Right after I took the previous photo, a Mister Softee truck drove by. I wasn't paying close attention to it at first, but then I realized that someone inside the gated community of Sea Gate — on the other side of the fence — was calling out to the driver for an ice cream cone. But how would the driver get the man his ice cream? There are no gates in this area, and you can't just throw someone an ice cream cone over a fence... can you? I watched the scene unfold with bated breath.

The driver piled a cone high with chocolate soft-serve, dipped it in chocolate cookie crumbles, then exited the truck and walked over to a particular spot along the fence. There was a small, inconspicuous hole there that someone had cut, just big enough to pass a frosty dessert through. The cone went in, some cash came out, and the truck went on its way.



Fascinated by the whole transaction, I started talking to the guy who bought the ice cream, Robert. He said the Mister Softee trucks don't go into Sea Gate — either because they're not allowed in or because they don't want to pay a fee that Sea Gate would charge them — and so he and other nearby residents make their purchases through this hole in the fence.

I told Robert that I wanted to walk around Sea Gate, but that the guard wouldn't let me in. Robert said yeah, you have to be visiting someone to get in if you're not a resident. So I asked Robert if I could visit him, and he said sure. It was too late to walk the whole neighborhood today, so I made plans to call him up and schedule a visit sometime in the next few months. In other words: Stay tuned for more captivating tales from the forbidden land of Sea Gate!

Day 1260

From Poplar to Polar

June 12th, 2015



This chain-link fence topped with barbed wire is the barrier between the gated community of Sea Gate (behind the fence) and the public streets of Coney Island. As you can see if you zoom in on the street signs or look at a map, Sea Gate's Poplar Avenue loses a P when it reaches the edge of the neighborhood; it turns into Polar Street on the public side of the fence.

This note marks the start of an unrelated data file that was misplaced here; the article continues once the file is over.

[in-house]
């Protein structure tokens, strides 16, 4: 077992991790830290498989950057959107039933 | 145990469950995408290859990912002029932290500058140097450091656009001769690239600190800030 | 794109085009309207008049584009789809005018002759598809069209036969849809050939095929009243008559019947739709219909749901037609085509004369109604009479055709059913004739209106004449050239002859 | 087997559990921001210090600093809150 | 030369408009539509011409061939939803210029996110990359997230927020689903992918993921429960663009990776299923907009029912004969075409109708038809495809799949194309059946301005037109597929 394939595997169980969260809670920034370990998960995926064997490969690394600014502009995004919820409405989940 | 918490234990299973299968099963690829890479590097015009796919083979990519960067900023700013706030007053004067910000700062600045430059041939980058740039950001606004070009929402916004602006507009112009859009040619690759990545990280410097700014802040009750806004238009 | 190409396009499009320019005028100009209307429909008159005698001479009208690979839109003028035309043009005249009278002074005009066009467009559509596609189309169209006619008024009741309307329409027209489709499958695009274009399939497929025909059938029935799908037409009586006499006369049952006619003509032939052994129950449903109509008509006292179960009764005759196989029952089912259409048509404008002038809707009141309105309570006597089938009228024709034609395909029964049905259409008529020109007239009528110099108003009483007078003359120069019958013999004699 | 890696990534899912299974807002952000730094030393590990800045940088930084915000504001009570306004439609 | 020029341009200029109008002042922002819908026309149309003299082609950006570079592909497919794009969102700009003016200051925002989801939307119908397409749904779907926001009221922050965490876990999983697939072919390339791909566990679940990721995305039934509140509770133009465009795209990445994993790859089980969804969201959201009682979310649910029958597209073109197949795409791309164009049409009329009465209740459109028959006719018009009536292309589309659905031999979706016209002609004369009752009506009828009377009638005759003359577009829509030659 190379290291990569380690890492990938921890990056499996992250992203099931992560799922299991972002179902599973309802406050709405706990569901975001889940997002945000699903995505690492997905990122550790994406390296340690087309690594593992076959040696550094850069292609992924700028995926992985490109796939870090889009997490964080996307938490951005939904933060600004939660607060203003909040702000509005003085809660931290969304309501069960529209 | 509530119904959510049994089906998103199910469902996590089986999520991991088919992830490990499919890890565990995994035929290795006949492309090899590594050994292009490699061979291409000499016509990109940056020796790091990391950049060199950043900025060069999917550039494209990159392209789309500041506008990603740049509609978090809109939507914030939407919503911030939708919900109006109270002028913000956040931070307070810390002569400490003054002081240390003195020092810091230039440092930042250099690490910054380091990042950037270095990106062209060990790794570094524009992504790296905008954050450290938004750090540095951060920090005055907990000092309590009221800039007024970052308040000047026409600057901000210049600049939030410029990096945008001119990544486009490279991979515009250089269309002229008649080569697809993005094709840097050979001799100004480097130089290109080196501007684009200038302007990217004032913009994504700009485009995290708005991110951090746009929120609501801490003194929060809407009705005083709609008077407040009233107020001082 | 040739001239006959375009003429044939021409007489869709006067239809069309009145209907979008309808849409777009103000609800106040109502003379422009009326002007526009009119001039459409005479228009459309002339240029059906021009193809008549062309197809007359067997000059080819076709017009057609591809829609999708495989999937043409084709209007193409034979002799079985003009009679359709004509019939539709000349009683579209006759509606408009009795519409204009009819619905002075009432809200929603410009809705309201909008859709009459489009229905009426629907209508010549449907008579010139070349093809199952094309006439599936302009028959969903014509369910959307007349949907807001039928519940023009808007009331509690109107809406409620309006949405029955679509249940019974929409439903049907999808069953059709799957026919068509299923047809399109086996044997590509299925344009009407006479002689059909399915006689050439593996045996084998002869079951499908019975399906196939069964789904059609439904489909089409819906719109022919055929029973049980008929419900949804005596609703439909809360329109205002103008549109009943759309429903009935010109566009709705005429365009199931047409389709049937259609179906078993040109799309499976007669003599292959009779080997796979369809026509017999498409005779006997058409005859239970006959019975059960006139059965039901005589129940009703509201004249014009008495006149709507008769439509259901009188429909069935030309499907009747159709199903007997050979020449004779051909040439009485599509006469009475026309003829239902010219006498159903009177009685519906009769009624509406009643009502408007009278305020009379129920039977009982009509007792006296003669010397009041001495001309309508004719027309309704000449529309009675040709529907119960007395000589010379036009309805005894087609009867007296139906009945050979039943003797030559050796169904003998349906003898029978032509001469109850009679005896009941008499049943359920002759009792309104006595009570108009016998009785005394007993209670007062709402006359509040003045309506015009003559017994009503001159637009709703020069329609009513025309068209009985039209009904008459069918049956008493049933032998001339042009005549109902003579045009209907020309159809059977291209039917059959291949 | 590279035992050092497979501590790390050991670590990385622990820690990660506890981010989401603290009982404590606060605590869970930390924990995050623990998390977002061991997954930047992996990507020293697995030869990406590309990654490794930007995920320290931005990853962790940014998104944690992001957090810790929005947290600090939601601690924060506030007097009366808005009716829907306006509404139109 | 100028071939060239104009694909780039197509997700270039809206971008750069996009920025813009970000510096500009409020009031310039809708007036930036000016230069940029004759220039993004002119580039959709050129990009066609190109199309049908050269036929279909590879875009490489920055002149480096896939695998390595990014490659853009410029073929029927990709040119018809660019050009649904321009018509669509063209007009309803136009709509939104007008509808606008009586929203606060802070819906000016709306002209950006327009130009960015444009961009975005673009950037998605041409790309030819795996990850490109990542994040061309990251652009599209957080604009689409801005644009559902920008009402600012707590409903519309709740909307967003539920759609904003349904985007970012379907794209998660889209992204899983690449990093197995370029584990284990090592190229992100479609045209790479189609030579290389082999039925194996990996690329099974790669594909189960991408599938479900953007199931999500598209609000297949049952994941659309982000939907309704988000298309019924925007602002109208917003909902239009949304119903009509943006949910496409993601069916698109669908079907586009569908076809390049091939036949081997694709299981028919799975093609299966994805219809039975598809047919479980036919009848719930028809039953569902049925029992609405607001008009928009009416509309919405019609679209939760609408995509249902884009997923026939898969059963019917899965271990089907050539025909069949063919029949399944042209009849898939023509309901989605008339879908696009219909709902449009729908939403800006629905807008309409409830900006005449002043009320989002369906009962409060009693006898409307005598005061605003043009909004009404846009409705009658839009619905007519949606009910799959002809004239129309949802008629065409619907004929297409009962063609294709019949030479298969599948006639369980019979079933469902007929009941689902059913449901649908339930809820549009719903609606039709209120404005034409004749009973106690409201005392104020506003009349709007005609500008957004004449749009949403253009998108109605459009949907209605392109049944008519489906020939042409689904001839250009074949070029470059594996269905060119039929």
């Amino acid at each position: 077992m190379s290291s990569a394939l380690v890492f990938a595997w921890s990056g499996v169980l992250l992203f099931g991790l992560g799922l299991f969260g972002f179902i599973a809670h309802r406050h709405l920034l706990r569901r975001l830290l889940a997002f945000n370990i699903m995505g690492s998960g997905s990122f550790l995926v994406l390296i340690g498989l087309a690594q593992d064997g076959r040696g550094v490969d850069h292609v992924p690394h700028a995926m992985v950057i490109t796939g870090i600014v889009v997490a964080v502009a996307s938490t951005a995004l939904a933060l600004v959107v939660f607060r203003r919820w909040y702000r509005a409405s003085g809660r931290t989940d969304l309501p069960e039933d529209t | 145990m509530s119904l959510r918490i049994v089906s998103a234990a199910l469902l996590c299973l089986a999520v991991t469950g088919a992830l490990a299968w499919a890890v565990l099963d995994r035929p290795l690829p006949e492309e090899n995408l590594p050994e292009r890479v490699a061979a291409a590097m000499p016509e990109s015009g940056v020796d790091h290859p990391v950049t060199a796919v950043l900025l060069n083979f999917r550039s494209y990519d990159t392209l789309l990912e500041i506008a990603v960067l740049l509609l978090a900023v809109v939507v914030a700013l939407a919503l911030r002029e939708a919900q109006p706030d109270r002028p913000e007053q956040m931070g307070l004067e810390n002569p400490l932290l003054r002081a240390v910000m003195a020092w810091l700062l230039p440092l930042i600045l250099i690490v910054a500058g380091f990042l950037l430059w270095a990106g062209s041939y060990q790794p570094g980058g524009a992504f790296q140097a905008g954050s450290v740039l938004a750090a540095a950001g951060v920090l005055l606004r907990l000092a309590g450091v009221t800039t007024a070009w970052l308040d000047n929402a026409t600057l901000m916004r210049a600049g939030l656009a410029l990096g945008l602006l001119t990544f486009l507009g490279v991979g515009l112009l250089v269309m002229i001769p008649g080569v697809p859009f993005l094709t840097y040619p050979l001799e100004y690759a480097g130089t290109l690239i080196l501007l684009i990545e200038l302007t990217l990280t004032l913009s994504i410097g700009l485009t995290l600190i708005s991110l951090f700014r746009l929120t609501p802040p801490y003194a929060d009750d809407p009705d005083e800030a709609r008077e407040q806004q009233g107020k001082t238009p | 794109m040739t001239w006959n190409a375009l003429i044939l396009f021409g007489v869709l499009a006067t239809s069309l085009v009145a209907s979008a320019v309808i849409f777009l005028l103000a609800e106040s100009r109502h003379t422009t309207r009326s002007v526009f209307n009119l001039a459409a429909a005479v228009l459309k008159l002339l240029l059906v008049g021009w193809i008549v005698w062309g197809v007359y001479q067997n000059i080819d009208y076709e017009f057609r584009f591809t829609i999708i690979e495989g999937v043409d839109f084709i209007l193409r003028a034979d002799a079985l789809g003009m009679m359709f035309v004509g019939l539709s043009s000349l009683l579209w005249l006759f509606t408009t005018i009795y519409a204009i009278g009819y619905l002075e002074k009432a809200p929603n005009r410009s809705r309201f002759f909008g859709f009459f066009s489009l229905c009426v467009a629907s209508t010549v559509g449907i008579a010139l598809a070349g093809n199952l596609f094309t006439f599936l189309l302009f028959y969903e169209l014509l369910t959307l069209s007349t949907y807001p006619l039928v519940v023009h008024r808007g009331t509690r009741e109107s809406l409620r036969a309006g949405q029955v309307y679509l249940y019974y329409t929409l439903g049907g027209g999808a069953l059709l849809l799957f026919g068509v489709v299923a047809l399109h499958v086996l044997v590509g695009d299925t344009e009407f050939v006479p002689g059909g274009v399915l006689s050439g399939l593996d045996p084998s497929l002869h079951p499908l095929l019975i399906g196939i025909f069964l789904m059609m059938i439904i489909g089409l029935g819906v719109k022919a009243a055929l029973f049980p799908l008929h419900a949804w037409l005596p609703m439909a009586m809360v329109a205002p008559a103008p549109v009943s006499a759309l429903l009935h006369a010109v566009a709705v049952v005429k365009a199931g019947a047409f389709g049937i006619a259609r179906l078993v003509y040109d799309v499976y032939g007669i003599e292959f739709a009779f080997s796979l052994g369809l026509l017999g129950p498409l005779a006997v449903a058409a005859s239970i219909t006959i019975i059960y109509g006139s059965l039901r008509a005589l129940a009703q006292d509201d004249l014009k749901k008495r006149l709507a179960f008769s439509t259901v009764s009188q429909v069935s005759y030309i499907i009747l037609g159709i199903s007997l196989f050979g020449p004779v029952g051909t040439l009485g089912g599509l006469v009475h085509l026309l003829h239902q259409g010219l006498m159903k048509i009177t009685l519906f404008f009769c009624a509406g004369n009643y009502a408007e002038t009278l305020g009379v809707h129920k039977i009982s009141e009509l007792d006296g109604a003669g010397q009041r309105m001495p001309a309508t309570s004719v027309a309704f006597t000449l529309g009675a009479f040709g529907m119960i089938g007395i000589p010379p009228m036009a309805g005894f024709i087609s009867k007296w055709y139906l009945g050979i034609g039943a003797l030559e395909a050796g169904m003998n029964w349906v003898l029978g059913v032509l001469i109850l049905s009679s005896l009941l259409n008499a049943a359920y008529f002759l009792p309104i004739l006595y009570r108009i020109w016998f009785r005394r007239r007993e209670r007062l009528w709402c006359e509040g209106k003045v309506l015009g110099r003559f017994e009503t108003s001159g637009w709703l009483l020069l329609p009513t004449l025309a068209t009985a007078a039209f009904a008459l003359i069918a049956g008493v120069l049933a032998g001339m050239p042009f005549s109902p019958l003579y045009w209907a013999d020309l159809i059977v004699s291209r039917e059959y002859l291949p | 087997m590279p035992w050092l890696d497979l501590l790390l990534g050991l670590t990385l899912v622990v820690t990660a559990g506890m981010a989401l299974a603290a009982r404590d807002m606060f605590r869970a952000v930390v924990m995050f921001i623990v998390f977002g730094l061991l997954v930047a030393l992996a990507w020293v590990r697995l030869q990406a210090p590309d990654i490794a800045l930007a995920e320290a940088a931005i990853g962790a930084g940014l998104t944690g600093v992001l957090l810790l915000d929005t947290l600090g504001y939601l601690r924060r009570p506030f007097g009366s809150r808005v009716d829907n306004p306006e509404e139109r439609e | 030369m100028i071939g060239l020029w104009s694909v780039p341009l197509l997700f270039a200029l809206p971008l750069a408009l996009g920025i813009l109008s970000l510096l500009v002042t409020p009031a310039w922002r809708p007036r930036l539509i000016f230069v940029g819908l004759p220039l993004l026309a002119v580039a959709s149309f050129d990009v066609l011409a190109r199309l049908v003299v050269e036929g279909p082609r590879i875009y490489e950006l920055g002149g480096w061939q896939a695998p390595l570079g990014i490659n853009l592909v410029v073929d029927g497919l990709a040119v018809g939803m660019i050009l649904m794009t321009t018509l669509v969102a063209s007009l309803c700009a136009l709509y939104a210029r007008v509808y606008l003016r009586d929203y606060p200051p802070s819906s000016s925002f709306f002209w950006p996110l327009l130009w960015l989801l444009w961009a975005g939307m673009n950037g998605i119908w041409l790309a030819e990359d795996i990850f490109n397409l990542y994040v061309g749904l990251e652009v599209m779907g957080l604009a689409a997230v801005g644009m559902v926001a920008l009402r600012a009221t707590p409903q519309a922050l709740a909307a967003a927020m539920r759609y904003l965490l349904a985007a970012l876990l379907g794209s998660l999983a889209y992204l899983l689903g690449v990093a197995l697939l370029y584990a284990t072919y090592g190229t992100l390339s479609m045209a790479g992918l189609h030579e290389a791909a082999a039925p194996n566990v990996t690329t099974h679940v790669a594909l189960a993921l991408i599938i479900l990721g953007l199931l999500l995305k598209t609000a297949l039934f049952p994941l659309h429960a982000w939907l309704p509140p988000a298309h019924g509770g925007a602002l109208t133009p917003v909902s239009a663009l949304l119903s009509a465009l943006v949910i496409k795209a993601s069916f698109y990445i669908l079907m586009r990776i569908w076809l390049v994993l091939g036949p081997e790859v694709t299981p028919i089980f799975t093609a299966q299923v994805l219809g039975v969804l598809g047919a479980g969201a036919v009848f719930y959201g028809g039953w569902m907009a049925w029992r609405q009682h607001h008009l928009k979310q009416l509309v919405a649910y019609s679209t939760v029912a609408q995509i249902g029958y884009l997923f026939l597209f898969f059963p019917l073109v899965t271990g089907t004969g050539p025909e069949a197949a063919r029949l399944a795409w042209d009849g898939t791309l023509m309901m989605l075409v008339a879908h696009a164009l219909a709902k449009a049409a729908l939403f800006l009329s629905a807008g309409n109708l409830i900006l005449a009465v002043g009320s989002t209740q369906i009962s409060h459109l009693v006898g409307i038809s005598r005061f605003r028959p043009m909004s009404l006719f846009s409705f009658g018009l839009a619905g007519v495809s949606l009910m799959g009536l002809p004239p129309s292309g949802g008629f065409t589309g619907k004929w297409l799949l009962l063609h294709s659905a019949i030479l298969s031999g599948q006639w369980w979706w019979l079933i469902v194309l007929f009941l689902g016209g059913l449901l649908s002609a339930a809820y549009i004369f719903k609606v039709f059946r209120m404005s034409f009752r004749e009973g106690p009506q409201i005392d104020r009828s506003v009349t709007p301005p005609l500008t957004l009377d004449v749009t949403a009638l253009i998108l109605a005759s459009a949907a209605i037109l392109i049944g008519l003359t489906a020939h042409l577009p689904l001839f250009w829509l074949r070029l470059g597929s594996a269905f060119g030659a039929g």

It looks like the entire street was once Poplar, according to maps from 1920 and 1943. This 1949 map is the earliest one I've seen in which Polar makes an appearance. The dashed lines of the 1943 map suggest that the whole street was formerly part of Sea Gate; if that's true, perhaps the eastern portion became Polar when it was excised from the neighborhood and made public.

(According to the NY Times, the red brick structure above is Sea Gate's "one true apartment building".)

Day 1260

Hollowed out

June 12th, 2015



Looks familiar...

Day 1260




Unknown artist

Day 1260

Heading over the dunes

June 12th, 2015



to Gravesend Bay. That's the Verrazano Bridge in the background.

Day 1260

Canal Avenue

June 12th, 2015



This street is named for the Gravesend Ship Canal, also known as the Coney Island Ship Canal. A noteworthy feature of this canal is that it never existed.

By the late 1800s*, and continuing on through the late 1920s, there were plans to turn the meandering waters of Coney Island Creek into a straight, navigable channel connecting Gravesend Bay and Sheepshead Bay. Maps from that era show the proposed canal flanked by a pair of roadways named Canal Avenue running along its north and south banks.

While the canal never ended up getting built, a few blocks of the southern Canal Avenue were constructed here (1951 aerial view). About one and a half of those blocks remain today (2012 aerial view), still bearing their historically misleading name. There's also one short block named Canal Avenue (formerly two blocks) about a mile east of here, although it's a few hundred feet north of where the proposed northern Canal Avenue appears in the maps linked above.

* The canal can be seen in this map from 1895. This 1879 map makes no mention of the canal itself, but it shows a proposed Canal Avenue.

Day 1260

Sea Gate

June 12th, 2015



Sea Gate is a large gated community at the western tip of Coney Island (aerial view). To keep the grubby public out, each of the two street entrances has a guard on duty at all times. I asked if I could enter as a visitor and walk around, but the guard said no. You can sneak into Sea Gate from the beach, but I figured it would be wise to try to get official permission if I was going to spend hours walking every block in the neighborhood. Walking Sea Gate isn't a necessity for me, since it's a private neighborhood, but I'd do it if I got the chance.

Day 1260

Portal of the day

June 12th, 2015



at PS 188

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Day 1260




Coney Island's long-defunct Parachute Jump was originally built for the 1939-40 World's Fair in Flushing Meadows, where, in addition to serving as an amusement ride, it was put to use as a monumental flagpole, securing the United States a victory over the Soviet Union in the battle for altitudinal supremacy at the fairgrounds.

The things that look like ropes or cables running vertically up the structure are actually strips of programmable LEDs, part of the Parachute Jump's $2 million lighting system.